Wealth is often a curse to health; especially in a thriving economy that boasts ample resources. The UAE is easily categorised as a nation where the issues of obesity and diabetes are posing a dangerous threat to a percentage of the adolescent population — especially young women.
Dr. Osman El-Labban; “A study conducted at Zayed University revealed that almost a quarter of the 228 female students who took part in the survey suffered from abnormal eating attitudes and are at risk of developing eating disorders. The researchers asked students to rate their figures against nine silhouettes, and to indicate the shape they aspired to be. Almost 75% were unhappy with their bodies and more than 80% picked thin figures as their ideal body image.
The UAE has many cultural changes associated with the emergence of Western eating disorders. There is a lack of public awareness about the seriousness of the condition with an increase in the pressure to have the ‘ideal body shape’ by the media and the social changes in our community. Adolescents accept, as their reality, that fashion models are the true representation of beauty. Nowadays, working parents rarely sit with their kids to eat together as the children return home from school at different times.” Dr. Osman El-Labban, a Family Medicine consultant at Al Zahra Hospital, Dubai, UAE
The responsibility then lies on the parents to inculcate healthy eating habits among their children. Parents should be aware of what their child eats and monitor the frequency of meals. Parents of adolescents should focus on the following to be able to better identify if their child is experiencing eating disorders and may require urgent help:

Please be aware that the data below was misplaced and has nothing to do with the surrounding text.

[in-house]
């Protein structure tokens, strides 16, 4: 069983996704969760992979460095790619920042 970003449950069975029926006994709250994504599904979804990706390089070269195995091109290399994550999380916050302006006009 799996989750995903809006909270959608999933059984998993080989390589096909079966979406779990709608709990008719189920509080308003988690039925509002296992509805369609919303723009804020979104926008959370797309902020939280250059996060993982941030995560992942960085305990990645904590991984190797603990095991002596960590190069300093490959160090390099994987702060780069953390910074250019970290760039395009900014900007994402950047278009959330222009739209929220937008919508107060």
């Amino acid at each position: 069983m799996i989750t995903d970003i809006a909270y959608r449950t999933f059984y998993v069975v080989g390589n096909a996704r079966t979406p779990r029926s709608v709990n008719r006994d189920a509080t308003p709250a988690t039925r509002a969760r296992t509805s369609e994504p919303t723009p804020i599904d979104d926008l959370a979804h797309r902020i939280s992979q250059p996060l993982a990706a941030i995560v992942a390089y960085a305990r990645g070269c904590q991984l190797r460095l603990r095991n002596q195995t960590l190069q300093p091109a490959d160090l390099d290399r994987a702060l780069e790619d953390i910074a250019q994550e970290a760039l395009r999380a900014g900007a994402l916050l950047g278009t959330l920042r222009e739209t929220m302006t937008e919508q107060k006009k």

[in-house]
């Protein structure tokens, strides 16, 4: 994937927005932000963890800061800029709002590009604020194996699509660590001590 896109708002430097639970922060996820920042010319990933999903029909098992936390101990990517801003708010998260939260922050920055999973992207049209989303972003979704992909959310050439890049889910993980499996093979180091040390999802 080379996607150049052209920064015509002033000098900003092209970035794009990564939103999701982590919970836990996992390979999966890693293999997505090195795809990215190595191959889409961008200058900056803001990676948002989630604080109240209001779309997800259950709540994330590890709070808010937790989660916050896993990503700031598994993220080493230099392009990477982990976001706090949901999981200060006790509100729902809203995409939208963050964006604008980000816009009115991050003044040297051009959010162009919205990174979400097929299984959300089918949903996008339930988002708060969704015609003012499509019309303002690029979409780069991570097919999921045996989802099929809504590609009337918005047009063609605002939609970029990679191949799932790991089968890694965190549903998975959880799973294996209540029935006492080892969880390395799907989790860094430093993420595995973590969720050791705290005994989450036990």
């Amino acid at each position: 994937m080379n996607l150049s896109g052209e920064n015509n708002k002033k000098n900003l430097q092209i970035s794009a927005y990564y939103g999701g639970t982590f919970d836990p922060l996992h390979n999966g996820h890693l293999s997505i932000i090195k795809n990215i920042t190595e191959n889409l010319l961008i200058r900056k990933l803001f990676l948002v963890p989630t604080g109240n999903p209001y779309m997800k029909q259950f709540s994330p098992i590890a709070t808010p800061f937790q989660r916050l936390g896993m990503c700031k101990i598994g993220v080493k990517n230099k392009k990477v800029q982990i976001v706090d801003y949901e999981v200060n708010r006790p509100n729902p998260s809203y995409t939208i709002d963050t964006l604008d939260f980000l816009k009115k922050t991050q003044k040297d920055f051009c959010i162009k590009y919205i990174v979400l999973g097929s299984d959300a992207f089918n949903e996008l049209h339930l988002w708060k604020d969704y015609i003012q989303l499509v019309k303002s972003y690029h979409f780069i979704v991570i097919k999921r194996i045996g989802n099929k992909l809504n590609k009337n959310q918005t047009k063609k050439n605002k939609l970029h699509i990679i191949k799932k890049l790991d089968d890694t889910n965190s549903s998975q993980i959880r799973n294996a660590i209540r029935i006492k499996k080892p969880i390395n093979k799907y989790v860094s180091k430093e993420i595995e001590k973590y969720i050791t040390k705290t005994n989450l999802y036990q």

- A constant focus on dieting, food and exercise
- If the child is feeling stressed because they are unable to exercise
- If they weigh themselves frequently
- Insisting on consuming different meals from rest of the family
- Skipping meals
Adolescents suffering from eating disorders may also try reducing meal portion sizes or leaving food behind, having frequent visits to the bathroom after meals, and increasing social withdrawal.
The prevalence of eating disorders among teens includes 4 percent of adolescents with a peak age of onset of eating disorders between 14-18 years. It is more common in girls than boys with the ratio of six females — to one male.
Dr. Osman El-Labban; “A survey was conducted last year on 900 girls by Al Ain University and it showed that 1.8 percent of 13 to 19-year-old girls were anorexic; while in comparison the rate is 1 percent for British girls between 16 and 18 years old. It is evident that adolescents with eating disorders are sleepy in class or struggle to focus. A counselor in one of the women’s colleges in the UAE reports that “the students don’t come for help; we usually only notice them if they faint in college or are having trouble concentrating in class or by their physical appearances.”
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